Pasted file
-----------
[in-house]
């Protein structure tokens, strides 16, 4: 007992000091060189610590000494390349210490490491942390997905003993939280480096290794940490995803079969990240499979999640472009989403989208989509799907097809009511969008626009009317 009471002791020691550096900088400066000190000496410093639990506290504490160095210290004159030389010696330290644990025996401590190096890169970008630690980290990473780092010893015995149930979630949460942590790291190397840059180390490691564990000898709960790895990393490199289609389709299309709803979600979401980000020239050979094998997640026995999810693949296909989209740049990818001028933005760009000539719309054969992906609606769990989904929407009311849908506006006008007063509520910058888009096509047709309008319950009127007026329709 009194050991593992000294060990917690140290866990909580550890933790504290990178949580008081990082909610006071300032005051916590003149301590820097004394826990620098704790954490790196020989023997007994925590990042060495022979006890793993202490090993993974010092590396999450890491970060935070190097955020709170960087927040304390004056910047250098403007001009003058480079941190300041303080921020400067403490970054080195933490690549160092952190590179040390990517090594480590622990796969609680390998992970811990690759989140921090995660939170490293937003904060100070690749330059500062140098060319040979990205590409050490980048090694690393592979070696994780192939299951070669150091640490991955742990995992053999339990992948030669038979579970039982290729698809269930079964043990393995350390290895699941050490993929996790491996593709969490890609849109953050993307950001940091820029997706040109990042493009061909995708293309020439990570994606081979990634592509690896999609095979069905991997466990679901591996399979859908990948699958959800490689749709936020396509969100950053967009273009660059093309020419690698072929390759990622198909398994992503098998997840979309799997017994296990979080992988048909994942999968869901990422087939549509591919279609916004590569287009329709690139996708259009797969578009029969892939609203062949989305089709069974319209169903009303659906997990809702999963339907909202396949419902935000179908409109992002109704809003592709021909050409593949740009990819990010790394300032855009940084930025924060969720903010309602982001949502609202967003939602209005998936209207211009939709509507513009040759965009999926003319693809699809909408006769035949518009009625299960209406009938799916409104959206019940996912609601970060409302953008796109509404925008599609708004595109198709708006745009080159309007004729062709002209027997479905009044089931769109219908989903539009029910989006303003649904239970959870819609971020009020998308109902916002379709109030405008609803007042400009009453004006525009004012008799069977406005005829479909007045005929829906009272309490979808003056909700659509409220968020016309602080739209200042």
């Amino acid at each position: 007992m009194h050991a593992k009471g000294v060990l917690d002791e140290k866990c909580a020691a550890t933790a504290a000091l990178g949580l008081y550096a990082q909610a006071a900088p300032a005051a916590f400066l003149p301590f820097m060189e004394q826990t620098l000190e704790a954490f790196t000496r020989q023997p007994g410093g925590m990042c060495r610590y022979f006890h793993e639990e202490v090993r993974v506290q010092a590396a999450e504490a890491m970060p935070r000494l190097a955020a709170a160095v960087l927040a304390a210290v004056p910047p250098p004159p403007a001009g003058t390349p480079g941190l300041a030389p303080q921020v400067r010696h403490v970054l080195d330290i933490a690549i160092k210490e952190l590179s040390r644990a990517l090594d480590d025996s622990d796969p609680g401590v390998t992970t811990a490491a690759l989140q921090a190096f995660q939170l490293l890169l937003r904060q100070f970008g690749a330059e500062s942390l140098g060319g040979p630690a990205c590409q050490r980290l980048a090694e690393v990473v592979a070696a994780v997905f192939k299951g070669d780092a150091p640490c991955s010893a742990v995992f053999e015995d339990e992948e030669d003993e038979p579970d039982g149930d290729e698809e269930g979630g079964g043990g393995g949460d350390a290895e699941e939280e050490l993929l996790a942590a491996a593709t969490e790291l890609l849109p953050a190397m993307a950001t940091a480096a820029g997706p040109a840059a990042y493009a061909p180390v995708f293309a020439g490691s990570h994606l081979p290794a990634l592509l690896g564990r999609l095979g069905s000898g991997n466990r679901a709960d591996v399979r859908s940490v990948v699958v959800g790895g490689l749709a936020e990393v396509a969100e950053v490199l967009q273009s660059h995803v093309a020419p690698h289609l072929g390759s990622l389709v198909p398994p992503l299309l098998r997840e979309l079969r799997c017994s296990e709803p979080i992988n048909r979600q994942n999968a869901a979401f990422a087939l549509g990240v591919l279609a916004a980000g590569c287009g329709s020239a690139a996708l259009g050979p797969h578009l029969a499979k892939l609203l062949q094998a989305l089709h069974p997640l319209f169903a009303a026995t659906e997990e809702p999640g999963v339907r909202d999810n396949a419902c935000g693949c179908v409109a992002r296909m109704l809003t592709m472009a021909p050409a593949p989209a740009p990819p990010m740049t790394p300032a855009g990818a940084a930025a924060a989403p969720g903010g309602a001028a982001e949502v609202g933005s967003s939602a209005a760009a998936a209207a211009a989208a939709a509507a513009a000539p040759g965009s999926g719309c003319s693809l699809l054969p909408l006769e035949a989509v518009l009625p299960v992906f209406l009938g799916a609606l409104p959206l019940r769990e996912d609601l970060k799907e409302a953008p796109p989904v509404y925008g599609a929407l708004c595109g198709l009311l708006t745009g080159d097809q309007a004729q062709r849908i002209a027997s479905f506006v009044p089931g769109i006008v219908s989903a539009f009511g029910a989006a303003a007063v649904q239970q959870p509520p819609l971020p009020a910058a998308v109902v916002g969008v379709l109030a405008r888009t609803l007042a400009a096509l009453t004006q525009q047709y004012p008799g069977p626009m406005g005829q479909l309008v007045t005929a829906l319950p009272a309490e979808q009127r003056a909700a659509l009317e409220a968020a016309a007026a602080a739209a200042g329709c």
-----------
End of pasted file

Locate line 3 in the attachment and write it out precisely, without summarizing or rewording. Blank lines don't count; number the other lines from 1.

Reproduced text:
């Amino acid at each position: 007992m009194h050991a593992k009471g000294v060990l917690d002791e140290k866990c909580a020691a550890t933790a504290a000091l990178g949580l008081y550096a990082q909610a006071a900088p300032a005051a916590f400066l003149p301590f820097m060189e004394q826990t620098l000190e704790a954490f790196t000496r020989q023997p007994g410093g925590m990042c060495r610590y022979f006890h793993e639990e202490v090993r993974v506290q010092a590396a999450e504490a890491m970060p935070r000494l190097a955020a709170a160095v960087l927040a304390a210290v004056p910047p250098p004159p403007a001009g003058t390349p480079g941190l300041a030389p303080q921020v400067r010696h403490v970054l080195d330290i933490a690549i160092k210490e952190l590179s040390r644990a990517l090594d480590d025996s622990d796969p609680g401590v390998t992970t811990a490491a690759l989140q921090a190096f995660q939170l490293l890169l937003r904060q100070f970008g690749a330059e500062s942390l140098g060319g040979p630690a990205c590409q050490r980290l980048a090694e690393v990473v592979a070696a994780v997905f192939k299951g070669d780092a150091p640490c991955s010893a742990v995992f053999e015995d339990e992948e030669d003993e038979p579970d039982g149930d290729e698809e269930g979630g079964g043990g393995g949460d350390a290895e699941e939280e050490l993929l996790a942590a491996a593709t969490e790291l890609l849109p953050a190397m993307a950001t940091a480096a820029g997706p040109a840059a990042y493009a061909p180390v995708f293309a020439g490691s990570h994606l081979p290794a990634l592509l690896g564990r999609l095979g069905s000898g991997n466990r679901a709960d591996v399979r859908s940490v990948v699958v959800g790895g490689l749709a936020e990393v396509a969100e950053v490199l967009q273009s660059h995803v093309a020419p690698h289609l072929g390759s990622l389709v198909p398994p992503l299309l098998r997840e979309l079969r799997c017994s296990e709803p979080i992988n048909r979600q994942n999968a869901a979401f990422a087939l549509g990240v591919l279609a916004a980000g590569c287009g329709s020239a690139a996708l259009g050979p797969h578009l029969a499979k892939l609203l062949q094998a989305l089709h069974p997640l319209f169903a009303a026995t659906e997990e809702p999640g999963v339907r909202d999810n396949a419902c935000g693949c179908v409109a992002r296909m109704l809003t592709m472009a021909p050409a593949p989209a740009p990819p990010m740049t790394p300032a855009g990818a940084a930025a924060a989403p969720g903010g309602a001028a982001e949502v609202g933005s967003s939602a209005a760009a998936a209207a211009a989208a939709a509507a513009a000539p040759g965009s999926g719309c003319s693809l699809l054969p909408l006769e035949a989509v518009l009625p299960v992906f209406l009938g799916a609606l409104p959206l019940r769990e996912d609601l970060k799907e409302a953008p796109p989904v509404y925008g599609a929407l708004c595109g198709l009311l708006t745009g080159d097809q309007a004729q062709r849908i002209a027997s479905f506006v009044p089931g769109i006008v219908s989903a539009f009511g029910a989006a303003a007063v649904q239970q959870p509520p819609l971020p009020a910058a998308v109902v916002g969008v379709l109030a405008r888009t609803l007042a400009a096509l009453t004006q525009q047709y004012p008799g069977p626009m406005g005829q479909l309008v007045t005929a829906l319950p009272a309490e979808q009127r003056a909700a659509l009317e409220a968020a016309a007026a602080a739209a200042g329709c």